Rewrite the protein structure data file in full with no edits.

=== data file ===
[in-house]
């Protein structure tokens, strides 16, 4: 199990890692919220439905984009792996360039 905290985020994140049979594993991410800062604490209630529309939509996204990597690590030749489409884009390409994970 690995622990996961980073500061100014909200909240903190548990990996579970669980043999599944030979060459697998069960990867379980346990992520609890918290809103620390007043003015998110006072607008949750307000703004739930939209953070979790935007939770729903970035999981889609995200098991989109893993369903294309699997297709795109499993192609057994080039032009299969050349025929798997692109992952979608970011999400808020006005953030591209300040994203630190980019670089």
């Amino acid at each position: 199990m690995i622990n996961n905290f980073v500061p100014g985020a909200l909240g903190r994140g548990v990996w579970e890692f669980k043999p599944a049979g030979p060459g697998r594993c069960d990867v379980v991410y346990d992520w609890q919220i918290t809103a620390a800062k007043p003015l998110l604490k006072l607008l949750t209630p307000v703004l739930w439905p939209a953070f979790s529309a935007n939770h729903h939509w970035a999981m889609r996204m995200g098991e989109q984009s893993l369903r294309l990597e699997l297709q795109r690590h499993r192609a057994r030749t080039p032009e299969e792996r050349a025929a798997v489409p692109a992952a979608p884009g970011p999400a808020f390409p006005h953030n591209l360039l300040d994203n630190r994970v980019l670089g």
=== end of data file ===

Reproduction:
[in-house]
């Protein structure tokens, strides 16, 4: 199990890692919220439905984009792996360039 905290985020994140049979594993991410800062604490209630529309939509996204990597690590030749489409884009390409994970 690995622990996961980073500061100014909200909240903190548990990996579970669980043999599944030979060459697998069960990867379980346990992520609890918290809103620390007043003015998110006072607008949750307000703004739930939209953070979790935007939770729903970035999981889609995200098991989109893993369903294309699997297709795109499993192609057994080039032009299969050349025929798997692109992952979608970011999400808020006005953030591209300040994203630190980019670089």
């Amino acid at each position: 199990m690995i622990n996961n905290f980073v500061p100014g985020a909200l909240g903190r994140g548990v990996w579970e890692f669980k043999p599944a049979g030979p060459g697998r594993c069960d990867v379980v991410y346990d992520w609890q919220i918290t809103a620390a800062k007043p003015l998110l604490k006072l607008l949750t209630p307000v703004l739930w439905p939209a953070f979790s529309a935007n939770h729903h939509w970035a999981m889609r996204m995200g098991e989109q984009s893993l369903r294309l990597e699997l297709q795109r690590h499993r192609a057994r030749t080039p032009e299969e792996r050349a025929a798997v489409p692109a992952a979608p884009g970011p999400a808020f390409p006005h953030n591209l360039l300040d994203n630190r994970v980019l670089g």